Notably, there are quite a few omissions. DGraph and Cayley  being two of those. Interestingly, both are developed by Googlers. Cayley is used by Kythe.io , a Google project that kind of competes with srclib  by SourceGraph.
At work, we settled on TitanDB, primarily because it supports DynamoDB/Cassandra for storage and ElasticSearch. Most of the graph DBs rely on some storage engine or the other underneath-- Cayley supports LevelDB, for instance; whereas TitanDB supports BerkeleyDB apart from aforementioned DyanmoDB and Cassandra.
DGraph, OTOH, is a native graph database. We do use RocksDB, but the data distribution and maintenance is done by us. It's optimized for decreasing the number of network calls, to keep them linear to the complexity of the query, not the number of results. This is of incredible value when you're running real time queries, serving results directly to end user. The query latency hence, isn't too affected by high fan out of intermediate results and should remain low; while providing high throughput.
In fact, the entire HN traffic is being served by one GCE n1-standard-4 instance right now, using all 4 cores really well :-).
I have questions, I'd be glad if you could answer them:
1. DGraph v0.2 isn't production ready?
2. DGraph API doc is missing?
3a. Does DGraph support bulk loading of RDFs only? No support for graphSON?
3b. Does DGraph support incremental loading of a Graph? Or just bulk loads?
4. Is 'distribution' achieved by maintaining a copy of entire Graph data across all instances? Or is data distributed too?
5. What's with the UID generation? Is to establish a partioning scheme?
3a. Yes, with the 2 phase loader. Only RDFs are supported right now, nothing else. https://github.com/dgraph-io/dgraph#distributed-bulk-data-lo...
3b. Yes, with mutations. https://github.com/dgraph-io/dgraph#queries-and-mutations
4. It's truly distributed. The data is actually sharded, with each shard containing part of the data and served by a separate instance. The bulk loader instructions generate 3 instances.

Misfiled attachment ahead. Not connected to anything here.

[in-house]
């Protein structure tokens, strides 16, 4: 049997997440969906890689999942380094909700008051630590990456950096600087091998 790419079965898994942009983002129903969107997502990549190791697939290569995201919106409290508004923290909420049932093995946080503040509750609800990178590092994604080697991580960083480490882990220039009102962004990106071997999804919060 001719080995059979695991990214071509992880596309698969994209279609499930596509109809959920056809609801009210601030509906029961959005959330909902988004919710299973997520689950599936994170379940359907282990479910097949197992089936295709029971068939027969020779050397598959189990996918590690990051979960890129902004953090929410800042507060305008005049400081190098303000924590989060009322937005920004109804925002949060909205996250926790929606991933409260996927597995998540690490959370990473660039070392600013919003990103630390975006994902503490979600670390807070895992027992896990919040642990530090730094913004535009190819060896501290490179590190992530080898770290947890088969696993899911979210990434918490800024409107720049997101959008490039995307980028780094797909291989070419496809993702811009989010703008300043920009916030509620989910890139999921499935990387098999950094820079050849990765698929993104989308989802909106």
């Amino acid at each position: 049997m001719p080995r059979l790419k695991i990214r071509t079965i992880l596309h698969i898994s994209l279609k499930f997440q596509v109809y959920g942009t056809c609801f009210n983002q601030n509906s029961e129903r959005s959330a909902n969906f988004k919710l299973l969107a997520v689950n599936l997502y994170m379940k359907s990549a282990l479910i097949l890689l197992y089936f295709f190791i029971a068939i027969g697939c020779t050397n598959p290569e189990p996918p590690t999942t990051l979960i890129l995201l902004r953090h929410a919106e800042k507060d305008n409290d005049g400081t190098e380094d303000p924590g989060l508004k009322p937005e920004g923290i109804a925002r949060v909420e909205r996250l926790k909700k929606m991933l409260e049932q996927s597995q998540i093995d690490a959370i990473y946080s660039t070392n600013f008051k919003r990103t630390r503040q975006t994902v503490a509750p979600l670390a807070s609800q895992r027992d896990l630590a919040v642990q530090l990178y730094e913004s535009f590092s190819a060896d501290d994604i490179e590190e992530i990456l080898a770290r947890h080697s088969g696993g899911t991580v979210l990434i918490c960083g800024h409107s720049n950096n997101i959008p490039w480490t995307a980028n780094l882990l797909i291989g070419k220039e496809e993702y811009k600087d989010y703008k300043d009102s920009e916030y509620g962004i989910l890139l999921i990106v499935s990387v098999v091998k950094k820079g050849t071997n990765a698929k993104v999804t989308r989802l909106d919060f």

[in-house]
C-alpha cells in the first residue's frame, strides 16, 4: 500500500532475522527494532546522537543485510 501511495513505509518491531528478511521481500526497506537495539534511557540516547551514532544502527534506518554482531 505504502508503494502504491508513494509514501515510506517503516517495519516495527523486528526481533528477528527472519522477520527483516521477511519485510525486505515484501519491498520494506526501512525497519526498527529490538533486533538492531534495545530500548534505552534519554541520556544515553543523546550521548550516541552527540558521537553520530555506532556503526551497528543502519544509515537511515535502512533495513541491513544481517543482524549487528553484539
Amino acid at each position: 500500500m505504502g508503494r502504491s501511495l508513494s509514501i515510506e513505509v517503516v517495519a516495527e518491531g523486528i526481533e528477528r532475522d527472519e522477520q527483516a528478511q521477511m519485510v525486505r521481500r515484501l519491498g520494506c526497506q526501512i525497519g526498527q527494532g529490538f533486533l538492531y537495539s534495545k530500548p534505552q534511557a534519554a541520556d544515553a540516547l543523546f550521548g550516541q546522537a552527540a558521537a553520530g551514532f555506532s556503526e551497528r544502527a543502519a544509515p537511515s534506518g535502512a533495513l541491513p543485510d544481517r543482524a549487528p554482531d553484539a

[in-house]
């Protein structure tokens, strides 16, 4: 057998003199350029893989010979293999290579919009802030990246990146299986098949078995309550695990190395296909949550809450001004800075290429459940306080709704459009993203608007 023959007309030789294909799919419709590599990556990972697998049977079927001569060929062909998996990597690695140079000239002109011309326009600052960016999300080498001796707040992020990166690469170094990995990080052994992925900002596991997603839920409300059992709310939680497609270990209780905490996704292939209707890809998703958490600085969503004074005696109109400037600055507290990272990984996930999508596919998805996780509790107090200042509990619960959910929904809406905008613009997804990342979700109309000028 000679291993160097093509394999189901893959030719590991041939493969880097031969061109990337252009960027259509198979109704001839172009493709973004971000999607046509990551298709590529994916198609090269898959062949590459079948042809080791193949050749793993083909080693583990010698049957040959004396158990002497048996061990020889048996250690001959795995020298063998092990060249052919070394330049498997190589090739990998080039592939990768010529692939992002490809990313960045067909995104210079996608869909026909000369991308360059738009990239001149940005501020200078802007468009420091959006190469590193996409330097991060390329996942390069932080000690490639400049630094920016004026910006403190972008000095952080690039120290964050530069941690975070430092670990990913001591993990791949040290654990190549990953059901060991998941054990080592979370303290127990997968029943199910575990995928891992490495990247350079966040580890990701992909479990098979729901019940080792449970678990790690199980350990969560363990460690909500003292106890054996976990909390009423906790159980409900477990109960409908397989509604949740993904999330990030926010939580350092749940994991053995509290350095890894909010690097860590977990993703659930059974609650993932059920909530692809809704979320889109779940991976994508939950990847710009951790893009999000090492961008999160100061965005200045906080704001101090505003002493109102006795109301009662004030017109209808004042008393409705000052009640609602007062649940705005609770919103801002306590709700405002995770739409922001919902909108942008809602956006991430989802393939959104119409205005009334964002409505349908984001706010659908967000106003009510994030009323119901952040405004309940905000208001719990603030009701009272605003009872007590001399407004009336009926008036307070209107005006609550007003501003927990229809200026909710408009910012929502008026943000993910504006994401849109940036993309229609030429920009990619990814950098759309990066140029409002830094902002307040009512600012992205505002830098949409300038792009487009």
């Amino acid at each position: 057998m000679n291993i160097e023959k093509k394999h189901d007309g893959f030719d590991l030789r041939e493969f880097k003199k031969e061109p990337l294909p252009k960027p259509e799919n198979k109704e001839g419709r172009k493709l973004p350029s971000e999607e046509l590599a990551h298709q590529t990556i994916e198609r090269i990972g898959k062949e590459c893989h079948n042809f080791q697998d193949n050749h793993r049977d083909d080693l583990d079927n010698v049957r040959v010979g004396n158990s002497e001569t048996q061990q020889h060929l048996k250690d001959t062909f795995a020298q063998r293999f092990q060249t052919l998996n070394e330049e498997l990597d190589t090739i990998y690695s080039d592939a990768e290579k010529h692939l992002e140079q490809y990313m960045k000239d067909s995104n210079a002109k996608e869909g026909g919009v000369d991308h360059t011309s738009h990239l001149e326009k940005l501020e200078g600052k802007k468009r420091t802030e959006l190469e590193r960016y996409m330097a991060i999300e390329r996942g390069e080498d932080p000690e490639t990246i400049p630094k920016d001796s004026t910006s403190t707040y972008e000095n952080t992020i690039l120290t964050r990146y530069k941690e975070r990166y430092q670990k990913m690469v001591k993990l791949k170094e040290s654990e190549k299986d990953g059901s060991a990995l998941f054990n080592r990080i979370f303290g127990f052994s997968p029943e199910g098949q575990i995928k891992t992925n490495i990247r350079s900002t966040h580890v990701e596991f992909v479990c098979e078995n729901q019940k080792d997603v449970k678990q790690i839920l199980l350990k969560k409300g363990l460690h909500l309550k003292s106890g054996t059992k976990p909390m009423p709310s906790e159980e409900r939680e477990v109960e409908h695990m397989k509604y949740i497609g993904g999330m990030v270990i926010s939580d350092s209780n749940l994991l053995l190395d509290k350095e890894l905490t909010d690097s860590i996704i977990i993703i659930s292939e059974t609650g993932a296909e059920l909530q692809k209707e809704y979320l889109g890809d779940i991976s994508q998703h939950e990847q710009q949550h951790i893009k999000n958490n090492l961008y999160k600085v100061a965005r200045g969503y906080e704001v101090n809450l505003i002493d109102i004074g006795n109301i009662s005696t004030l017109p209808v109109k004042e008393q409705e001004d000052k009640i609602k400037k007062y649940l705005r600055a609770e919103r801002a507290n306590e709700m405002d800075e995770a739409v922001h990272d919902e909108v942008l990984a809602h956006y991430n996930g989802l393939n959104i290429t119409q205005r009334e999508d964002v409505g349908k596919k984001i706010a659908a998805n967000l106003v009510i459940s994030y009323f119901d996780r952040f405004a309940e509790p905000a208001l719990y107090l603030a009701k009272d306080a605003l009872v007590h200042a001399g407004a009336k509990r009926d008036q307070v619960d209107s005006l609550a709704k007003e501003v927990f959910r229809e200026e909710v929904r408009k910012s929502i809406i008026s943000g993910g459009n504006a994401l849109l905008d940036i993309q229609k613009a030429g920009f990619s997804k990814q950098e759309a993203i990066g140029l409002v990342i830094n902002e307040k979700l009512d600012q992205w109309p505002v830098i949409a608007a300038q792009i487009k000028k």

5. To keep the queries, data storage and data transfer efficient, we assign a uint64 ID to all entities. UID assignment is that operation.
A few Qs abt the storage layer:
DGraph supports replication too, in case a node fails...?
Given your description, I take that you've implemented a custom data distribution protocol on top of rocksdb? Do you have plans to extract this 'distributed rocksdb' out to its own implementation? How would something like this compare to actordb.com and/or rqlite?
DGraph would support high availability, which means all our shards would be replicated 3x across servers, so in case one server fails, the shards would still be available for querying and mutations. In addition, shard movements to other servers would happen so the replication factor remains the same. We aim to achieve this using (Etcd's) RAFT protocol, by version 0.4.
RocksDB is just a medium for us to have something between the database and disk. All the data arrangement, handling, movement etc. happens above RocksDB. So, no there's no "distributed rocksdb" here.
Also, the choice of BlazeGraph whiffed of politics. Wikidata (or at least one of the primary developers) seems to have been courted by the BlazeGraph people, to the point where Wikidata prematurely abandoned their research spreadsheet. This was at a time when there was hardly any public info/documentation about BlazeGraph, and its pedigree seemed completely unknown/untested.
I agree with your point about the Wikidata decision process. Some links about this if anyone is interested: https://news.ycombinator.com/item?id=11201943
BlazeGraph seems like a reasonable product (now). But I don't like seeing this "Wikidata evaluated products and chose Blazegraph" thing - they started an evaluation process.
Quickly looking at this project suggests it's on the OLTP side, not OLAP, so apples/oranges. Claiming more performance than a GPU compute engine would need some real benchmarking ;-)